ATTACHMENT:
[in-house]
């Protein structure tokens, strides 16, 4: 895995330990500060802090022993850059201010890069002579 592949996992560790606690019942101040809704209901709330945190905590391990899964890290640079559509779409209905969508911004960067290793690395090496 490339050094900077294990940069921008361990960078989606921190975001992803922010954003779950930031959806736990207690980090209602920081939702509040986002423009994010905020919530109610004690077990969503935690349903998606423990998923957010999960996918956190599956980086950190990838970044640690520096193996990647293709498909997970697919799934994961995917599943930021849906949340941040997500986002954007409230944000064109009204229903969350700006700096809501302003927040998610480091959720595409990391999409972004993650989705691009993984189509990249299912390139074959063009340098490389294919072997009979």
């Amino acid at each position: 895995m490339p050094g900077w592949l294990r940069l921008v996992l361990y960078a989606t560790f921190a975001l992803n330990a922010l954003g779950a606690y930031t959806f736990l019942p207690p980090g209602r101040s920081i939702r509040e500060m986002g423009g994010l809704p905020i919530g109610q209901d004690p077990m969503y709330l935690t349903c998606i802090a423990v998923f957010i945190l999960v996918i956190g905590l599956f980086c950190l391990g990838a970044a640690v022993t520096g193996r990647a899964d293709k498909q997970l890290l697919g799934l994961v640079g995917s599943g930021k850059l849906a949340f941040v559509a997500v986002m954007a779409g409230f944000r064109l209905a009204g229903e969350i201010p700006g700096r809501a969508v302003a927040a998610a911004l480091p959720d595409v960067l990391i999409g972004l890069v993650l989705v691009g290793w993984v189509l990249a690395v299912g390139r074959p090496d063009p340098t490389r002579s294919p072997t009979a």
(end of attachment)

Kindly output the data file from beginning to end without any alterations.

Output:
[in-house]
């Protein structure tokens, strides 16, 4: 895995330990500060802090022993850059201010890069002579 592949996992560790606690019942101040809704209901709330945190905590391990899964890290640079559509779409209905969508911004960067290793690395090496 490339050094900077294990940069921008361990960078989606921190975001992803922010954003779950930031959806736990207690980090209602920081939702509040986002423009994010905020919530109610004690077990969503935690349903998606423990998923957010999960996918956190599956980086950190990838970044640690520096193996990647293709498909997970697919799934994961995917599943930021849906949340941040997500986002954007409230944000064109009204229903969350700006700096809501302003927040998610480091959720595409990391999409972004993650989705691009993984189509990249299912390139074959063009340098490389294919072997009979």
């Amino acid at each position: 895995m490339p050094g900077w592949l294990r940069l921008v996992l361990y960078a989606t560790f921190a975001l992803n330990a922010l954003g779950a606690y930031t959806f736990l019942p207690p980090g209602r101040s920081i939702r509040e500060m986002g423009g994010l809704p905020i919530g109610q209901d004690p077990m969503y709330l935690t349903c998606i802090a423990v998923f957010i945190l999960v996918i956190g905590l599956f980086c950190l391990g990838a970044a640690v022993t520096g193996r990647a899964d293709k498909q997970l890290l697919g799934l994961v640079g995917s599943g930021k850059l849906a949340f941040v559509a997500v986002m954007a779409g409230f944000r064109l209905a009204g229903e969350i201010p700006g700096r809501a969508v302003a927040a998610a911004l480091p959720d595409v960067l990391i999409g972004l890069v993650l989705v691009g290793w993984v189509l990249a690395v299912g390139r074959p090496d063009p340098t490389r002579s294919p072997t009979a």